The evolution of subtype B HIV-1 tat in the Netherlands during 1985-2012.
van der Kuyl AC., Vink M., Zorgdrager F., Bakker M., Wymant C., Hall M., Gall A., Blanquart F., Berkhout B., Fraser C., Cornelissen M.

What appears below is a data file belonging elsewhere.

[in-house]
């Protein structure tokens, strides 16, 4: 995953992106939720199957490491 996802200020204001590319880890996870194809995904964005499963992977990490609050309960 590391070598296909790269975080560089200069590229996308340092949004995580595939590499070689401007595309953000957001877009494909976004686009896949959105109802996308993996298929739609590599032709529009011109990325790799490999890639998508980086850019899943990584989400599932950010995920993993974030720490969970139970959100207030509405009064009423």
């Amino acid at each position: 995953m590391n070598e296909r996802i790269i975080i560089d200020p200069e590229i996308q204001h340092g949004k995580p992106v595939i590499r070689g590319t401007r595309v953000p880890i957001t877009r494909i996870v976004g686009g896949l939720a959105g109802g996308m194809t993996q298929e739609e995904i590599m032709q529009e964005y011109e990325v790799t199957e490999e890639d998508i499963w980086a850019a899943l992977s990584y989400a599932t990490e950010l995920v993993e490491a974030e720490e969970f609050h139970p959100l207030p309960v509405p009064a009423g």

For the production of viral genomic RNA, HIV-1 is dependent on an early viral protein, Tat, which is required for high-level transcription. The quantity of viral RNA detectable in blood of HIV-1 infected individuals varies dramatically, and a factor involved could be the efficiency of Tat protein variants to stimulate RNA transcription. HIV-1 virulence, measured by set-point viral load, has been observed to increase over time in the Netherlands and elsewhere. Investigation of tat gene evolution in clinical isolates could discover a role of Tat in this changing virulence. A dataset of 291 Dutch HIV-1 subtype B tat genes, derived from full-length HIV-1 genome sequences from samples obtained between 1985-2012, was used to analyse the evolution of Tat. Twenty-two patient-derived tat genes, and the control TatHXB2 were analysed for their capacity to stimulate expression of an LTR-luciferase reporter gene construct in diverse cell lines, as well as for their ability to complement a tat-defective HIV-1LAI clone. Analysis of 291 historical tat sequences from the Netherlands showed ample amino acid (aa) variation between isolates, although no specific mutations were selected for over time. Of note, however, the encoded protein varied its length over the years through the loss or gain of stop codons in the second exon. In transmission clusters, a selection against the shorter Tat86 ORF was apparent in favour of the more common Tat101 version, likely due to negative selection against Tat86 itself, although random drift, transmission bottlenecks, or linkage to other variants could also explain the observation. There was no correlation between Tat length and set-point viral load; however, the number of non-intermediate variants in our study was small. In addition, variation in the length of Tat did not significantly change its capacity to stimulate transcription. From 1985 till 2012, variation in the length of the HIV-1 subtype B tat gene is increasingly found in the Dutch epidemic. However, as Tat proteins did not differ significantly in their capacity to stimulate transcription elongation in vitro, the increased HIV-1 virulence seen in recent years could not be linked to an evolving viral Tat protein.